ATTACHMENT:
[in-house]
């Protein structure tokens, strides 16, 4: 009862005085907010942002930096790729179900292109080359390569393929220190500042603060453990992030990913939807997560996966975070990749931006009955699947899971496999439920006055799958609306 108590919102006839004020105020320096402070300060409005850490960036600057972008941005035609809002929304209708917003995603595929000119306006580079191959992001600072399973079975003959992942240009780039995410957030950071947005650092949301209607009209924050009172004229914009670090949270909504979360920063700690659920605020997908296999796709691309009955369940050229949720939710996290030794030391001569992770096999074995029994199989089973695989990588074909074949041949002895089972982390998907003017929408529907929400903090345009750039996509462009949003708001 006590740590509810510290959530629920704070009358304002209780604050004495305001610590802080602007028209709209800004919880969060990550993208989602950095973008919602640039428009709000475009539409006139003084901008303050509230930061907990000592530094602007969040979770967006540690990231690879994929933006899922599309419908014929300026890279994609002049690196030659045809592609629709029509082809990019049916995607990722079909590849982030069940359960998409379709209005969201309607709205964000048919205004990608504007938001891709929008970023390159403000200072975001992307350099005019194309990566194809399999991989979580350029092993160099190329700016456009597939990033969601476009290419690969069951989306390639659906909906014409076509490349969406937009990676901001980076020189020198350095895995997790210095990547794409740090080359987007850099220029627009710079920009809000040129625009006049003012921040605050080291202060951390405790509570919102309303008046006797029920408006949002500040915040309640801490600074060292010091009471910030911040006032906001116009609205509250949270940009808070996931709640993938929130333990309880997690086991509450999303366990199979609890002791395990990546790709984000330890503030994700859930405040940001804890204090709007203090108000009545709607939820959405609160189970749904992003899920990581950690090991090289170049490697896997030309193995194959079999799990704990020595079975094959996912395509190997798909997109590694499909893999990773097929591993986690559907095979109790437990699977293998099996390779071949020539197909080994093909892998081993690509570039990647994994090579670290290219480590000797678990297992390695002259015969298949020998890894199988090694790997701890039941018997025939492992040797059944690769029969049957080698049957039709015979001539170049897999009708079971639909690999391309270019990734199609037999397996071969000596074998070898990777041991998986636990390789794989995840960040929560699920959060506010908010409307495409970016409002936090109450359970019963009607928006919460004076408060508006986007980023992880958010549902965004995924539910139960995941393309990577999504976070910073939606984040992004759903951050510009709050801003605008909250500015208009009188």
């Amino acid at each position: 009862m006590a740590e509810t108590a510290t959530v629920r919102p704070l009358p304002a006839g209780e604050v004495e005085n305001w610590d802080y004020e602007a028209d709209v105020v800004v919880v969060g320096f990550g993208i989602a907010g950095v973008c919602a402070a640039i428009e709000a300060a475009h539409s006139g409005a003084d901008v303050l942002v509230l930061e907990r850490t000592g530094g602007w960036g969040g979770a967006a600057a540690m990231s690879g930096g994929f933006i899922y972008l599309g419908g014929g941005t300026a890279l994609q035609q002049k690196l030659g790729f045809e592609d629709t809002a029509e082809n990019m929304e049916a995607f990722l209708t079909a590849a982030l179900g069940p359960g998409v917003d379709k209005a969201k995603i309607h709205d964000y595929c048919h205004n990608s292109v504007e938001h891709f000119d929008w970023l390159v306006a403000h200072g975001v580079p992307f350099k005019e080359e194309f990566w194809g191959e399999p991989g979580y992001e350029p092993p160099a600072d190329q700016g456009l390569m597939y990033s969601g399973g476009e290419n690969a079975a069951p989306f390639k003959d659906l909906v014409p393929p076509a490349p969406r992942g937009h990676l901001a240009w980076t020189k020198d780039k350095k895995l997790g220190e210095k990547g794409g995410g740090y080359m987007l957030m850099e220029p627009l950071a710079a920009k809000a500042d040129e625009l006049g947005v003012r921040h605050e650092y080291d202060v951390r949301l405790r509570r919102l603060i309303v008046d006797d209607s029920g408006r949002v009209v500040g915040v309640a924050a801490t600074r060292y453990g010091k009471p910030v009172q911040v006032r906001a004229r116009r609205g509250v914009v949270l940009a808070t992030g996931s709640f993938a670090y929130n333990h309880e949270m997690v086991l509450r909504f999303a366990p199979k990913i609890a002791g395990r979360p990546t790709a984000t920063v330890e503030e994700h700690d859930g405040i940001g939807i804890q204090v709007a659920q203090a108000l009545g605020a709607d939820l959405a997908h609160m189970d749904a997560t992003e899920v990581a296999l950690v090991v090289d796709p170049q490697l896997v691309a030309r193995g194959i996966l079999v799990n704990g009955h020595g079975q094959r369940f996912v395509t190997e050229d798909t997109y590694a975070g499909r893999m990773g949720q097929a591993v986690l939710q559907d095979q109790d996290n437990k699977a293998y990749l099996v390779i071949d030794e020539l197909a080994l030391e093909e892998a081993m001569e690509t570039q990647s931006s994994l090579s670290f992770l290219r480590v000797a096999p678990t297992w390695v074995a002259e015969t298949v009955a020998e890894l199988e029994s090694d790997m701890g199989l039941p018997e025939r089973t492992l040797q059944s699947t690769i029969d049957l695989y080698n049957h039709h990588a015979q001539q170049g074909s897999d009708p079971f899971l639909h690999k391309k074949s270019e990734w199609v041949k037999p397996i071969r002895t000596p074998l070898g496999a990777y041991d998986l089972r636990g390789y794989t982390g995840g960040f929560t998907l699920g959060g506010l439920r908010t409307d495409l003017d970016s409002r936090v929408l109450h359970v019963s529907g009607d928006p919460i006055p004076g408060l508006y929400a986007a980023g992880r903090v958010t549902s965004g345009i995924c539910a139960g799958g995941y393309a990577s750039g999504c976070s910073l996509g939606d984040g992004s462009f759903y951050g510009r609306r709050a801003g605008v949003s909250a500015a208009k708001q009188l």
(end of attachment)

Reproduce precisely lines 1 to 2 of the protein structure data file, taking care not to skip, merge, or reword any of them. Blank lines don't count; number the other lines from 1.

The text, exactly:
[in-house]
């Protein structure tokens, strides 16, 4: 009862005085907010942002930096790729179900292109080359390569393929220190500042603060453990992030990913939807997560996966975070990749931006009955699947899971496999439920006055799958609306 108590919102006839004020105020320096402070300060409005850490960036600057972008941005035609809002929304209708917003995603595929000119306006580079191959992001600072399973079975003959992942240009780039995410957030950071947005650092949301209607009209924050009172004229914009670090949270909504979360920063700690659920605020997908296999796709691309009955369940050229949720939710996290030794030391001569992770096999074995029994199989089973695989990588074909074949041949002895089972982390998907003017929408529907929400903090345009750039996509462009949003708001 006590740590509810510290959530629920704070009358304002209780604050004495305001610590802080602007028209709209800004919880969060990550993208989602950095973008919602640039428009709000475009539409006139003084901008303050509230930061907990000592530094602007969040979770967006540690990231690879994929933006899922599309419908014929300026890279994609002049690196030659045809592609629709029509082809990019049916995607990722079909590849982030069940359960998409379709209005969201309607709205964000048919205004990608504007938001891709929008970023390159403000200072975001992307350099005019194309990566194809399999991989979580350029092993160099190329700016456009597939990033969601476009290419690969069951989306390639659906909906014409076509490349969406937009990676901001980076020189020198350095895995997790210095990547794409740090080359987007850099220029627009710079920009809000040129625009006049003012921040605050080291202060951390405790509570919102309303008046006797029920408006949002500040915040309640801490600074060292010091009471910030911040006032906001116009609205509250949270940009808070996931709640993938929130333990309880997690086991509450999303366990199979609890002791395990990546790709984000330890503030994700859930405040940001804890204090709007203090108000009545709607939820959405609160189970749904992003899920990581950690090991090289170049490697896997030309193995194959079999799990704990020595079975094959996912395509190997798909997109590694499909893999990773097929591993986690559907095979109790437990699977293998099996390779071949020539197909080994093909892998081993690509570039990647994994090579670290290219480590000797678990297992390695002259015969298949020998890894199988090694790997701890039941018997025939492992040797059944690769029969049957080698049957039709015979001539170049897999009708079971639909690999391309270019990734199609037999397996071969000596074998070898990777041991998986636990390789794989995840960040929560699920959060506010908010409307495409970016409002936090109450359970019963009607928006919460004076408060508006986007980023992880958010549902965004995924539910139960995941393309990577999504976070910073939606984040992004759903951050510009709050801003605008909250500015208009009188």